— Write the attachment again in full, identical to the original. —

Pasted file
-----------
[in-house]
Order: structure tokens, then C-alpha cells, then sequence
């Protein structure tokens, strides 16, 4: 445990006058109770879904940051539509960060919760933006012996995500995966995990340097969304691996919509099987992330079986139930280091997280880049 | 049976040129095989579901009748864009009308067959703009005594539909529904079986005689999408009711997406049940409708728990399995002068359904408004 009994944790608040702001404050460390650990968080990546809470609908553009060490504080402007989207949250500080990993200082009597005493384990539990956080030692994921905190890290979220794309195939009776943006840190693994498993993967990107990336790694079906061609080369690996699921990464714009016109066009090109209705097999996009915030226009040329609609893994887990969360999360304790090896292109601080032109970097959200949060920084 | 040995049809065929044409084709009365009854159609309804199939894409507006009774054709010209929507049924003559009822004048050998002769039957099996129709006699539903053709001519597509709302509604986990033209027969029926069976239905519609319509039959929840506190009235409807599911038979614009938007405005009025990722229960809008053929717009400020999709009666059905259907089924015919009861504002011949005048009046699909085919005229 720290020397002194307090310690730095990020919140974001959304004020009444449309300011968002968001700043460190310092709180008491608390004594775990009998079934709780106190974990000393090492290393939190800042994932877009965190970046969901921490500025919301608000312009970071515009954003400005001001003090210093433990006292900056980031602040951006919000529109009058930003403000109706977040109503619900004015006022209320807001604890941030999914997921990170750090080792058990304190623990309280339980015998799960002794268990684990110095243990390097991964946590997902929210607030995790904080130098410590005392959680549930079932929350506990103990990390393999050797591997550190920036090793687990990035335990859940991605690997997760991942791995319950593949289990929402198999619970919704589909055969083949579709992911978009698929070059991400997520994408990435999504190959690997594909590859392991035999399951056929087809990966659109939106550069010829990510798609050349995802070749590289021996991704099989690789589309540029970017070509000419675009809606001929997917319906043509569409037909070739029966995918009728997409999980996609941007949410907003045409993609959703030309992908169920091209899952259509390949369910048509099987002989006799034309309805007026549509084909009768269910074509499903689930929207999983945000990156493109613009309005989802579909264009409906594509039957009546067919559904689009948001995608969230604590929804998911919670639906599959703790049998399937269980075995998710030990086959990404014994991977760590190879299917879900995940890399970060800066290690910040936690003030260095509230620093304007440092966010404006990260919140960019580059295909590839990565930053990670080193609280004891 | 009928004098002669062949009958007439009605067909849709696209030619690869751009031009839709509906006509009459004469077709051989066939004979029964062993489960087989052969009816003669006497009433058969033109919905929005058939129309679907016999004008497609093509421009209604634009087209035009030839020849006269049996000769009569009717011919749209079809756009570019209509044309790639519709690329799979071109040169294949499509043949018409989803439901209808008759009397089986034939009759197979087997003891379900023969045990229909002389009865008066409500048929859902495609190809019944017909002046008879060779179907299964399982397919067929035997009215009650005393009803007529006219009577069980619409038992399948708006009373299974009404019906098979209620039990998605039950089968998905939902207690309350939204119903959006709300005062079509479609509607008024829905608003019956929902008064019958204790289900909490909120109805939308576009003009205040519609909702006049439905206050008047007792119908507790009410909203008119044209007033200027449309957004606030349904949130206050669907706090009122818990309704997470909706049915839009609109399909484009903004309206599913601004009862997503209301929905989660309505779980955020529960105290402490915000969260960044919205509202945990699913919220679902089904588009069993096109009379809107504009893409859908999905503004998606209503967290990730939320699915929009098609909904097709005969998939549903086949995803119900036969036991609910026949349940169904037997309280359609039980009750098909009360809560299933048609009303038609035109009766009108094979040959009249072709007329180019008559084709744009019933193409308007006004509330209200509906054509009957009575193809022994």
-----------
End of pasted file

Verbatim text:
[in-house]
Order: structure tokens, then C-alpha cells, then sequence
């Protein structure tokens, strides 16, 4: 445990006058109770879904940051539509960060919760933006012996995500995966995990340097969304691996919509099987992330079986139930280091997280880049 | 049976040129095989579901009748864009009308067959703009005594539909529904079986005689999408009711997406049940409708728990399995002068359904408004 009994944790608040702001404050460390650990968080990546809470609908553009060490504080402007989207949250500080990993200082009597005493384990539990956080030692994921905190890290979220794309195939009776943006840190693994498993993967990107990336790694079906061609080369690996699921990464714009016109066009090109209705097999996009915030226009040329609609893994887990969360999360304790090896292109601080032109970097959200949060920084 | 040995049809065929044409084709009365009854159609309804199939894409507006009774054709010209929507049924003559009822004048050998002769039957099996129709006699539903053709001519597509709302509604986990033209027969029926069976239905519609319509039959929840506190009235409807599911038979614009938007405005009025990722229960809008053929717009400020999709009666059905259907089924015919009861504002011949005048009046699909085919005229 720290020397002194307090310690730095990020919140974001959304004020009444449309300011968002968001700043460190310092709180008491608390004594775990009998079934709780106190974990000393090492290393939190800042994932877009965190970046969901921490500025919301608000312009970071515009954003400005001001003090210093433990006292900056980031602040951006919000529109009058930003403000109706977040109503619900004015006022209320807001604890941030999914997921990170750090080792058990304190623990309280339980015998799960002794268990684990110095243990390097991964946590997902929210607030995790904080130098410590005392959680549930079932929350506990103990990390393999050797591997550190920036090793687990990035335990859940991605690997997760991942791995319950593949289990929402198999619970919704589909055969083949579709992911978009698929070059991400997520994408990435999504190959690997594909590859392991035999399951056929087809990966659109939106550069010829990510798609050349995802070749590289021996991704099989690789589309540029970017070509000419675009809606001929997917319906043509569409037909070739029966995918009728997409999980996609941007949410907003045409993609959703030309992908169920091209899952259509390949369910048509099987002989006799034309309805007026549509084909009768269910074509499903689930929207999983945000990156493109613009309005989802579909264009409906594509039957009546067919559904689009948001995608969230604590929804998911919670639906599959703790049998399937269980075995998710030990086959990404014994991977760590190879299917879900995940890399970060800066290690910040936690003030260095509230620093304007440092966010404006990260919140960019580059295909590839990565930053990670080193609280004891 | 009928004098002669062949009958007439009605067909849709696209030619690869751009031009839709509906006509009459004469077709051989066939004979029964062993489960087989052969009816003669006497009433058969033109919905929005058939129309679907016999004008497609093509421009209604634009087209035009030839020849006269049996000769009569009717011919749209079809756009570019209509044309790639519709690329799979071109040169294949499509043949018409989803439901209808008759009397089986034939009759197979087997003891379900023969045990229909002389009865008066409500048929859902495609190809019944017909002046008879060779179907299964399982397919067929035997009215009650005393009803007529006219009577069980619409038992399948708006009373299974009404019906098979209620039990998605039950089968998905939902207690309350939204119903959006709300005062079509479609509607008024829905608003019956929902008064019958204790289900909490909120109805939308576009003009205040519609909702006049439905206050008047007792119908507790009410909203008119044209007033200027449309957004606030349904949130206050669907706090009122818990309704997470909706049915839009609109399909484009903004309206599913601004009862997503209301929905989660309505779980955020529960105290402490915000969260960044919205509202945990699913919220679902089904588009069993096109009379809107504009893409859908999905503004998606209503967290990730939320699915929009098609909904097709005969998939549903086949995803119900036969036991609910026949349940169904037997309280359609039980009750098909009360809560299933048609009303038609035109009766009108094979040959009249072709007329180019008559084709744009019933193409308007006004509330209200509906054509009957009575193809022994």